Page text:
Q2 21 Financial Scorecard: Nearing the Finish Line!
The ebullient financial markets continued to reach stratospheric levels during the second quarter of 2021. The S&P 500 returned 8.6% during Q2, pushing the market higher by more than 15% for the first half of the year. Those fantastic results boosted the ROMT family’s finances, moving us closer to our early retirement and financial independence goals!
As I noted last quarter, my mindset has shifted to “when” I’ll reach FIRE, from “if” I’ll reach FIRE, and strong stock market returns in recent weeks haven’t changed the way I’m feeling. That said, uncertainty in the U.S. remains elevated, with Coronavirus cases and deaths climbing again, a new administration that seems hell-bent on spending and taxing its way to higher inflation, and continued social unrest and increased polarization among our country’s citizens. While it seems like a strange time to potentially walk away from a steady paycheck, there’s always going to be something crazy happening somewhere, and the numbers suggest our financial position is sound. During Q2, I let my boss know I was unlikely to be around for the long term, so at this point, it’s just a matter of deciding when enough is enough!
I. Net Worth: 115.9% of Goal (+6.0% during Q2 21)
We reached our revised net worth target by the end of 2020, and this year’s strong stock market returns have boosted our margin for error. Our net worth climbed by over 5% during the second quarter, driven by strong investment returns, and we’re now at nearly 116% of our target. That exceeded our previous short-term net worth goal, which was to get to 113% of our ultimate goal by mid-year.
As a result, we need a new short-term net worth goal. Our expenses are likely to climb materially over the next several weeks, with our first family vacation since 2019 coming up, as well as an expensive project to replace our ailing HVAC system scheduled. Positively, I’m still receiving a bi-weekly paycheck, so hopefully we’ll continue moving in the right direction, despite those expenses. Our new goal is to finish 2021 at 118% of our long-term target.
II. 529 Account Funding: 97.1% of Goal (+8.2% during Q2 21)
We also made good progress on the funding levels of our children’s educational accounts in Q2. The value of our 529 accounts climbed by more than 9% over the past three months, moving us 820 basis points closer to our target. Those strong returns allowed us to hit our short-term goal of getting 95% of the way to our long-term target by the end of June!
Consequently, we also need a new short-term 529 account funding goal. As our net worth has grown, we have the opportunity to make more contributions to these accounts, and we’re close enough to our goal now that it’s time to make a push to get across the finish line. I’d like to reach our long-term goal by the end of the third quarter – the big question is whether the markets alone will get us there, or we’ll need to make additional contributions to hit our target. With our oldest set to start high school in a few weeks and markets near record levels, I plan to also change our asset allocations to be somewhat less aggressive in these accounts. We’re close enough to our goal that we don’t need exceptional returns to achieve it, and a significant downturn in the markets would be painful, especially once I no longer have a regular paycheck.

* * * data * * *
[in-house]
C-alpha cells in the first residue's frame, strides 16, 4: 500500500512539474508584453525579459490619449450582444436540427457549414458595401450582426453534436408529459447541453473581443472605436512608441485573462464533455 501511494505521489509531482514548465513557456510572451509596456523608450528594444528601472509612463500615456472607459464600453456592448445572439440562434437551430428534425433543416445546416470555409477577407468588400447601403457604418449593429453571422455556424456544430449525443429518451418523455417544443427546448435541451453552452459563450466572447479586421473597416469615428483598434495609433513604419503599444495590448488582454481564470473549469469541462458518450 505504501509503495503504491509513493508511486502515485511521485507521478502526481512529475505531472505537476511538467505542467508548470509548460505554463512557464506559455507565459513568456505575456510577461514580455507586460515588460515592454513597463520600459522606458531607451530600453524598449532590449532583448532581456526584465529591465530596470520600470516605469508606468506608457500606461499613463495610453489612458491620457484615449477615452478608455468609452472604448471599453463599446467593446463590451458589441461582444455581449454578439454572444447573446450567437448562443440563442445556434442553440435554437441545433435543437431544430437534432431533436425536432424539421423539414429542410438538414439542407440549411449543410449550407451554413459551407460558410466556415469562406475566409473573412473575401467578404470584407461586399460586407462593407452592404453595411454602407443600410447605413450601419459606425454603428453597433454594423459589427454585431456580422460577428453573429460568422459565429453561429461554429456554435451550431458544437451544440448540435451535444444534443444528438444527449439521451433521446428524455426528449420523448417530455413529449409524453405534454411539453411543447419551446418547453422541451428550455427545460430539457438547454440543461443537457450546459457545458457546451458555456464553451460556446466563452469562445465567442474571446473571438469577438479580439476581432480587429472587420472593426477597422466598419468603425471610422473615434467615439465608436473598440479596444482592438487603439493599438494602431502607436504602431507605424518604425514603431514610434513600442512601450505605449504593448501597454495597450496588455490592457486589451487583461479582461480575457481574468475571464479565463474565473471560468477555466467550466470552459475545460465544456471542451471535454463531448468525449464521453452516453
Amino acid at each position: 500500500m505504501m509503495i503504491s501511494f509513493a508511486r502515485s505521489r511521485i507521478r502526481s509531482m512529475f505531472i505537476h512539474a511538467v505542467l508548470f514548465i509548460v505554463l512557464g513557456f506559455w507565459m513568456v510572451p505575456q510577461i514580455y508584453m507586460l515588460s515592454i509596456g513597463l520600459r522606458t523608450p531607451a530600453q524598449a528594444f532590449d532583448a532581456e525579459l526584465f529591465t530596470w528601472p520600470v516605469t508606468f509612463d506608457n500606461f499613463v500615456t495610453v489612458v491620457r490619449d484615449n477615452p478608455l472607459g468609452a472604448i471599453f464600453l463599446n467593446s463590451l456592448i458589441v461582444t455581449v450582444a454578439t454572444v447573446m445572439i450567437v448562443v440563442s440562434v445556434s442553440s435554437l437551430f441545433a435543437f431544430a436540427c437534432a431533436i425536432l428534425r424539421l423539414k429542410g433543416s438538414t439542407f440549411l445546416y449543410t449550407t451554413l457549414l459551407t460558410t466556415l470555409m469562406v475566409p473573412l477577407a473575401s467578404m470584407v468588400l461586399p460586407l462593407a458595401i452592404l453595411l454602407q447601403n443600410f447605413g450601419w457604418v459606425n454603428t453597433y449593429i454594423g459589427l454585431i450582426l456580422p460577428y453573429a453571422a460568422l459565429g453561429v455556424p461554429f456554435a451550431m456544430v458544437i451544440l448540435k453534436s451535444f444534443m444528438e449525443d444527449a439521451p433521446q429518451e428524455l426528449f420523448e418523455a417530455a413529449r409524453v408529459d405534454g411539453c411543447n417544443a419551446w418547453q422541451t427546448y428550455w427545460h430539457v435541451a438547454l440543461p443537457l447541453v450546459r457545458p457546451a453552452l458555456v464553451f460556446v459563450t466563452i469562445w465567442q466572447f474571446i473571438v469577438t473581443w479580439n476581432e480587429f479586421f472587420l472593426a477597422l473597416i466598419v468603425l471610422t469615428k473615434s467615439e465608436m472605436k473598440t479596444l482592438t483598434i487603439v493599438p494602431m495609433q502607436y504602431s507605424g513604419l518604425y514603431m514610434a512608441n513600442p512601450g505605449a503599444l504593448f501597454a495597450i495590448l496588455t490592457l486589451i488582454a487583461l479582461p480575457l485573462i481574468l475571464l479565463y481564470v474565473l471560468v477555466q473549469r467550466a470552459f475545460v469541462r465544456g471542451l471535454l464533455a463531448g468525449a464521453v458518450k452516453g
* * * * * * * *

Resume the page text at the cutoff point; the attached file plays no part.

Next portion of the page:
III. Passive Income: 66.2% of Goal (+0.1% during Q2 21)
Our passive income goal has been our biggest challenge since we started tracking our finances here four years ago, and we won’t be able to reach our target before I leave the workforce. The positive news during Q2 was that our expected annual passive income actually rose slightly during the quarter, marking the first time it increased in over a year. Negatively, we still failed on our short-term goal to get to 70% of our long-term target by the end of June.
Lower interest rates have crippled our ability to grow our passive income. Even though I continue to make occasional new investments into dividend-paying stocks, every time one of our certificates of deposit comes up for renewal the interest rate we earn drops by 50-75%. In retrospect, I wish the money we have in CDs had just been in the stock market over the past couple years, but unless I stumble across a time machine, there’s no way to go back and fix that now! Our new short-term passive income goal is to get back to 70% of our long-term target by the end of the year.
IV. Target FIRE Date: Friday, July 1, 2022
We’re less than a year away from our target FIRE date, and the only question now is whether I’ll actually wait that long before saying goodbye to the daily grind! Once we hit our 529 account funding target, there’s really nothing else to achieve, as I know we won’t be able to reach our passive income goal.
I’m increasingly concerned inflation will be higher in the coming years than we’ve experienced for most of my lifetime, so I could try to talk myself into working longer to build a larger financial buffer, but that’s the type of thinking that could keep me chasing more money for another decade or longer. At some point, it will be time to trust the numbers I’ve been refining for the past several years, with the knowledge I’ll probably find a way to earn some money in early retirement doing something that interests me more than continuing to grind away for someone else. Moreover, after working in corporate America for three decades, I’m confident I can find a more traditional job with a steady paycheck at some point in the future if I need to. So while the race is not yet over… the finish line is in sight!
How was Q2 for your finances?